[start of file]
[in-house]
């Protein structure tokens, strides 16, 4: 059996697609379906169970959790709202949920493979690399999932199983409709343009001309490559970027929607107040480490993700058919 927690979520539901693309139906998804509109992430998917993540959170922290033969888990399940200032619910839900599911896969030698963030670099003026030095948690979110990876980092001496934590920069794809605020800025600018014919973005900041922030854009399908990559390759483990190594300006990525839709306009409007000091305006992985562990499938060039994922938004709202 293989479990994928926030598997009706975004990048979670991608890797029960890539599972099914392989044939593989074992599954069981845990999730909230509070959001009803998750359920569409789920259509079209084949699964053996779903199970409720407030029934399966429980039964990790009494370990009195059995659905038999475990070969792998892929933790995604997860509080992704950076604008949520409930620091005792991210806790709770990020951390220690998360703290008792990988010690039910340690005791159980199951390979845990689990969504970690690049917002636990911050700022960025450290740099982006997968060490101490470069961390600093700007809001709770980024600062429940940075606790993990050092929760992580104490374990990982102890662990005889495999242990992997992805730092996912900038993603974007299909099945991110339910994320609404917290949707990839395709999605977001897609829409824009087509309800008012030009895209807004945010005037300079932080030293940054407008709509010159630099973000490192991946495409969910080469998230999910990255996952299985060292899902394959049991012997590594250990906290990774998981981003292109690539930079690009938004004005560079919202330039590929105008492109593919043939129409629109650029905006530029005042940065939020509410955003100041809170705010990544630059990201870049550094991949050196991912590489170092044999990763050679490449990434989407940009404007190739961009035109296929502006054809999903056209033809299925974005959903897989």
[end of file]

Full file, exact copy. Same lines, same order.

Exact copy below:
[in-house]
């Protein structure tokens, strides 16, 4: 059996697609379906169970959790709202949920493979690399999932199983409709343009001309490559970027929607107040480490993700058919 927690979520539901693309139906998804509109992430998917993540959170922290033969888990399940200032619910839900599911896969030698963030670099003026030095948690979110990876980092001496934590920069794809605020800025600018014919973005900041922030854009399908990559390759483990190594300006990525839709306009409007000091305006992985562990499938060039994922938004709202 293989479990994928926030598997009706975004990048979670991608890797029960890539599972099914392989044939593989074992599954069981845990999730909230509070959001009803998750359920569409789920259509079209084949699964053996779903199970409720407030029934399966429980039964990790009494370990009195059995659905038999475990070969792998892929933790995604997860509080992704950076604008949520409930620091005792991210806790709770990020951390220690998360703290008792990988010690039910340690005791159980199951390979845990689990969504970690690049917002636990911050700022960025450290740099982006997968060490101490470069961390600093700007809001709770980024600062429940940075606790993990050092929760992580104490374990990982102890662990005889495999242990992997992805730092996912900038993603974007299909099945991110339910994320609404917290949707990839395709999605977001897609829409824009087509309800008012030009895209807004945010005037300079932080030293940054407008709509010159630099973000490192991946495409969910080469998230999910990255996952299985060292899902394959049991012997590594250990906290990774998981981003292109690539930079690009938004004005560079919202330039590929105008492109593919043939129409629109650029905006530029005042940065939020509410955003100041809170705010990544630059990201870049550094991949050196991912590489170092044999990763050679490449990434989407940009404007190739961009035109296929502006054809999903056209033809299925974005959903897989």